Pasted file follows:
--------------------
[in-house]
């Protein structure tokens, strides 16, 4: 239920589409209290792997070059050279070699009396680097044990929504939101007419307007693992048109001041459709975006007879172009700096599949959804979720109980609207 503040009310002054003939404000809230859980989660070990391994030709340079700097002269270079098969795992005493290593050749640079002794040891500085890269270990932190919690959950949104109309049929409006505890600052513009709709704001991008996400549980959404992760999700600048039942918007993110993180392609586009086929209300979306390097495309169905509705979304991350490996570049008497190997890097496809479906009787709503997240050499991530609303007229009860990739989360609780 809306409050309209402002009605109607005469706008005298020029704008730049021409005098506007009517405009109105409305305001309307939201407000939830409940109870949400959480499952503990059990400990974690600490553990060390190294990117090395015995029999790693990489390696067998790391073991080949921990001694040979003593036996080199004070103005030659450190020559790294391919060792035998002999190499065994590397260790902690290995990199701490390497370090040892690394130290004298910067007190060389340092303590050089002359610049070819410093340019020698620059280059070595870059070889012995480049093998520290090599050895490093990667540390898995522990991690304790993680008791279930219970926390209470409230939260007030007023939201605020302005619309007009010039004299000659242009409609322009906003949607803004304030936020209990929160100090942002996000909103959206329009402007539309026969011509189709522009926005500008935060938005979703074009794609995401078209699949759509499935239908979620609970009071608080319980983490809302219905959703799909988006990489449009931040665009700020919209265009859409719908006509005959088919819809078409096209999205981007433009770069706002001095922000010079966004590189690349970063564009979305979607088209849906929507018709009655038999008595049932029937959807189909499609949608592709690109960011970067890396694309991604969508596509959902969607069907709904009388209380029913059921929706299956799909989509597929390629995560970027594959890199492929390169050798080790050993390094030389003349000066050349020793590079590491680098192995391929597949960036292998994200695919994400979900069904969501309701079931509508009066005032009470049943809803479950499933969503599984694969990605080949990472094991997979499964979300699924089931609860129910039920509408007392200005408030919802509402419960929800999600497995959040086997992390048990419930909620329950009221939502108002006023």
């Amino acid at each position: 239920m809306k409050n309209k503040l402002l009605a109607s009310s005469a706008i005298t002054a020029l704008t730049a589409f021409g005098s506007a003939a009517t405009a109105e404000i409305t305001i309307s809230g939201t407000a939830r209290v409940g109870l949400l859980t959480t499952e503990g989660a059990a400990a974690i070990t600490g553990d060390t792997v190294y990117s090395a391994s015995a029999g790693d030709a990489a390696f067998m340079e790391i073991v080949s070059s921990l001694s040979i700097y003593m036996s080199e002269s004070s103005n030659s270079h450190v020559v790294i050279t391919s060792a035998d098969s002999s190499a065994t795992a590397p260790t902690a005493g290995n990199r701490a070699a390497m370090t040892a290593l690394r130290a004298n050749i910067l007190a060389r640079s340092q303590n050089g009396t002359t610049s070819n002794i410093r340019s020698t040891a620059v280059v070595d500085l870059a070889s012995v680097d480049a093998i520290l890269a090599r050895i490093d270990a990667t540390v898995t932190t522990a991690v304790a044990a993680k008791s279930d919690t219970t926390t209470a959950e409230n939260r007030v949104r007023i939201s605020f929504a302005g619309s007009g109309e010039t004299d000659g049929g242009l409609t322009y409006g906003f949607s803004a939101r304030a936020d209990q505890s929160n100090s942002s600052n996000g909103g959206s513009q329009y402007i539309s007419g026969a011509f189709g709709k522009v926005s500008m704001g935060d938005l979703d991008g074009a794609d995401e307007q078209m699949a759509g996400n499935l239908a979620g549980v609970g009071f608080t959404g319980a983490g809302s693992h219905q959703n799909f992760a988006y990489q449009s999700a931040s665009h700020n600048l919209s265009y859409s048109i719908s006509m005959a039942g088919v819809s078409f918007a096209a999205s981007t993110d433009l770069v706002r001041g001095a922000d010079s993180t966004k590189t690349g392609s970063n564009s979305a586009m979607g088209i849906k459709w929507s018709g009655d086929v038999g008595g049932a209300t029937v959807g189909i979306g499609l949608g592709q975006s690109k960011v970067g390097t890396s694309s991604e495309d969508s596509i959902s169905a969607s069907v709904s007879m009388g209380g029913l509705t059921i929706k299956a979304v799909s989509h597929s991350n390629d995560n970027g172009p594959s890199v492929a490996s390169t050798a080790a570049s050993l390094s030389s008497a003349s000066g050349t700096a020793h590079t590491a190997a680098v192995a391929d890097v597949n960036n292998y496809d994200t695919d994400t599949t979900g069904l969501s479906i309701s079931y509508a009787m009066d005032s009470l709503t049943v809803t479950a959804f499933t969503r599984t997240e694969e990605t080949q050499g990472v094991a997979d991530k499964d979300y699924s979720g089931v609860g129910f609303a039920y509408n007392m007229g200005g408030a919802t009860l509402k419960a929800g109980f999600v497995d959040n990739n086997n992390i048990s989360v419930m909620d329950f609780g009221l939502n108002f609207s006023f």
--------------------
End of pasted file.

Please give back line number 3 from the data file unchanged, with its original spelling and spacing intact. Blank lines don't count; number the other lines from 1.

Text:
């Amino acid at each position: 239920m809306k409050n309209k503040l402002l009605a109607s009310s005469a706008i005298t002054a020029l704008t730049a589409f021409g005098s506007a003939a009517t405009a109105e404000i409305t305001i309307s809230g939201t407000a939830r209290v409940g109870l949400l859980t959480t499952e503990g989660a059990a400990a974690i070990t600490g553990d060390t792997v190294y990117s090395a391994s015995a029999g790693d030709a990489a390696f067998m340079e790391i073991v080949s070059s921990l001694s040979i700097y003593m036996s080199e002269s004070s103005n030659s270079h450190v020559v790294i050279t391919s060792a035998d098969s002999s190499a065994t795992a590397p260790t902690a005493g290995n990199r701490a070699a390497m370090t040892a290593l690394r130290a004298n050749i910067l007190a060389r640079s340092q303590n050089g009396t002359t610049s070819n002794i410093r340019s020698t040891a620059v280059v070595d500085l870059a070889s012995v680097d480049a093998i520290l890269a090599r050895i490093d270990a990667t540390v898995t932190t522990a991690v304790a044990a993680k008791s279930d919690t219970t926390t209470a959950e409230n939260r007030v949104r007023i939201s605020f929504a302005g619309s007009g109309e010039t004299d000659g049929g242009l409609t322009y409006g906003f949607s803004a939101r304030a936020d209990q505890s929160n100090s942002s600052n996000g909103g959206s513009q329009y402007i539309s007419g026969a011509f189709g709709k522009v926005s500008m704001g935060d938005l979703d991008g074009a794609d995401e307007q078209m699949a759509g996400n499935l239908a979620g549980v609970g009071f608080t959404g319980a983490g809302s693992h219905q959703n799909f992760a988006y990489q449009s999700a931040s665009h700020n600048l919209s265009y859409s048109i719908s006509m005959a039942g088919v819809s078409f918007a096209a999205s981007t993110d433009l770069v706002r001041g001095a922000d010079s993180t966004k590189t690349g392609s970063n564009s979305a586009m979607g088209i849906k459709w929507s018709g009655d086929v038999g008595g049932a209300t029937v959807g189909i979306g499609l949608g592709q975006s690109k960011v970067g390097t890396s694309s991604e495309d969508s596509i959902s169905a969607s069907v709904s007879m009388g209380g029913l509705t059921i929706k299956a979304v799909s989509h597929s991350n390629d995560n970027g172009p594959s890199v492929a490996s390169t050798a080790a570049s050993l390094s030389s008497a003349s000066g050349t700096a020793h590079t590491a190997a680098v192995a391929d890097v597949n960036n292998y496809d994200t695919d994400t599949t979900g069904l969501s479906i309701s079931y509508a009787m009066d005032s009470l709503t049943v809803t479950a959804f499933t969503r599984t997240e694969e990605t080949q050499g990472v094991a997979d991530k499964d979300y699924s979720g089931v609860g129910f609303a039920y509408n007392m007229g200005g408030a919802t009860l509402k419960a929800g109980f999600v497995d959040n990739n086997n992390i048990s989360v419930m909620d329950f609780g009221l939502n108002f609207s006023f």